My colleague Daniel Farris and I co-wrote this post. Daniel is a part of my retail patent litigation team with strong technical experience related to internet and computer-based technologies.
Thanks to the Federal Circuit’s recent In re Staats decision, a favored patent troll tactic has just been strengthened. Retailers are all too familiar with the tendency of patent trolls to take extremely broad positions regarding the scope of their often old and out-dated patents. One prime example of this is on display in SFA Systems v. Amazon.com, et al. (E.D. Tex.). SFA is asserting two patents covering essentially the same technology. The older of the two, U.S. Patent No. 6,067,525, was filed in 1995, and is described in the abstract as:
A salesforce automation system which integrates computerized intelligent automated salesperson support for multiple phases of the sales process. Various subsystems may be provided to facilitate the sales process which may include pre-sales lead generation, maximize time spent with the customer, effectively manage an order, ensure customer satisfaction, and retain the customer for future sales.
SFA has asserted this patent against retailers ranging from Talbots, Kate Spade, and New York & Co., to TigerDirect and Buy.com, and from Dick’s Sporting Goods and GNC to PetSmart and Dollar Tree Stores. The basis of SFA’s claims is that these retailers all operate e-commerce websites that display related products to a consumer when he or she selects a product of interest (essentially, the “you might also like” or “people who bought X also bought Y” functionality). In other words, SFA is asserting that a patent from 1995 that describes a system to assist salespeople in managing lead generation and customer contact, in fact, covers present day e-commerce techniques driven by relational databases and web application software.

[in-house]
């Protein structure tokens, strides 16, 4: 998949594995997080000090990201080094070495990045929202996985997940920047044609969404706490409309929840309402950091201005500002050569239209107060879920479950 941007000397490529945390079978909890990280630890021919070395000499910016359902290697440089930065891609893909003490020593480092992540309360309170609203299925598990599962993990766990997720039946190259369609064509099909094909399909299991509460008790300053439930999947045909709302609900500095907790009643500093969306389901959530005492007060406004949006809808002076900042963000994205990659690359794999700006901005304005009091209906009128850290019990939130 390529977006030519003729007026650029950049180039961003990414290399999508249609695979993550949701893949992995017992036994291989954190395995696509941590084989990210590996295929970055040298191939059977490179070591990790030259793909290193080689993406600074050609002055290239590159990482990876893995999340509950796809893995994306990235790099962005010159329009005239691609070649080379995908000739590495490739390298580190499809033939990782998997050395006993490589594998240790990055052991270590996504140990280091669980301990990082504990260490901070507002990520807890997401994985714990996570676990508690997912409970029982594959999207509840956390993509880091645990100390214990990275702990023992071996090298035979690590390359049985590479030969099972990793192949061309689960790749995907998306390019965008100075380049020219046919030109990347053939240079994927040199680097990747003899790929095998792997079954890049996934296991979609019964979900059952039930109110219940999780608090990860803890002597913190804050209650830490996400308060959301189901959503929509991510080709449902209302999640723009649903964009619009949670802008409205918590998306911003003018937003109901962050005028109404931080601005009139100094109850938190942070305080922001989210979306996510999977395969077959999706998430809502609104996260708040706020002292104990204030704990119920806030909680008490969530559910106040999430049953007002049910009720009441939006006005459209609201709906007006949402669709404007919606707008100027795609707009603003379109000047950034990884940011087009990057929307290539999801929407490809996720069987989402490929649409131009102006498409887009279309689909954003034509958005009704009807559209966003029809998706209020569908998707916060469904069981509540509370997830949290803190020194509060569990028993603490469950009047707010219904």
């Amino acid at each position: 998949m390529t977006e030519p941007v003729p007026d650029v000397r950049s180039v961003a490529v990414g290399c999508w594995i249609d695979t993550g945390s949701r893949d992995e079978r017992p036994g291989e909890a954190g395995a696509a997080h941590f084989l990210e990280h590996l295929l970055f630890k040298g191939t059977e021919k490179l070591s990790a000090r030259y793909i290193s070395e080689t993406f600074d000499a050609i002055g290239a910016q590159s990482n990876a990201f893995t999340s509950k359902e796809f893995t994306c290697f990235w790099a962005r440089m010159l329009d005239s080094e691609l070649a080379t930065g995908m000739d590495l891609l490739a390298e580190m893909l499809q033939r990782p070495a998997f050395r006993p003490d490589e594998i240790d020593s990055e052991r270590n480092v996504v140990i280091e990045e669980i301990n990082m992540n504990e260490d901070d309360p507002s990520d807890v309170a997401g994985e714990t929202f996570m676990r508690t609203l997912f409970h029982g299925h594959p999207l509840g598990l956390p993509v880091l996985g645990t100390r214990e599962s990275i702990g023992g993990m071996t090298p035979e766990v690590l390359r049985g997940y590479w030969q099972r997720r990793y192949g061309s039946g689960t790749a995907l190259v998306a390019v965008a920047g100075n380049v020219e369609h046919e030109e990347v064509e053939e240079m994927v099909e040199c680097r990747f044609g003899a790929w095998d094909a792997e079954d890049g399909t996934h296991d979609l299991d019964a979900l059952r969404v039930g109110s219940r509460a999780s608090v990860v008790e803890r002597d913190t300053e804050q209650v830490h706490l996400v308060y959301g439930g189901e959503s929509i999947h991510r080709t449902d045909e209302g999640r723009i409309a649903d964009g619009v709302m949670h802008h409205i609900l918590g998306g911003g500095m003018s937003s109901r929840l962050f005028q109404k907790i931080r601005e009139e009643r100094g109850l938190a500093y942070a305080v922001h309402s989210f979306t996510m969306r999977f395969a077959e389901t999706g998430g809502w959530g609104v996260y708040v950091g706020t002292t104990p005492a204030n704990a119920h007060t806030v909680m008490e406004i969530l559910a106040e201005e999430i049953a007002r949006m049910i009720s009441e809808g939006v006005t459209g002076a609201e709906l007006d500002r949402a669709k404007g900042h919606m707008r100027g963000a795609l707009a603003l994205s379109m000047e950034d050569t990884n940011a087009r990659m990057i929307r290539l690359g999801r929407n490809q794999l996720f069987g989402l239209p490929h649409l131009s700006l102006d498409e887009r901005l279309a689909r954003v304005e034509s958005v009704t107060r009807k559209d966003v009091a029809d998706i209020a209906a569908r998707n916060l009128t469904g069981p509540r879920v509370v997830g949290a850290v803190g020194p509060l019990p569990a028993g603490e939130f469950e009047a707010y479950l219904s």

Unfortunately, the overbroad allegations in SFA are not unique. SFA is reading from a standard patent troll playbook, and the Federal Circuit’s In re Staats decision will only increase the level of uncertainty in determining the scope of a patent’s claims. In re Staats deals with a seldom used procedure for correcting errors in an issued patent that is likely about to become more common. The Patent Act allows patentees to file a reissue application related to a patent after issuance. If the reissue application is filed within two years of the patent’s issuance, the patentee can potentially broaden the claims of the original patent.
Continue Reading Federal Circuit Opens the Door to Misuse of Reissue Procedure by Trolls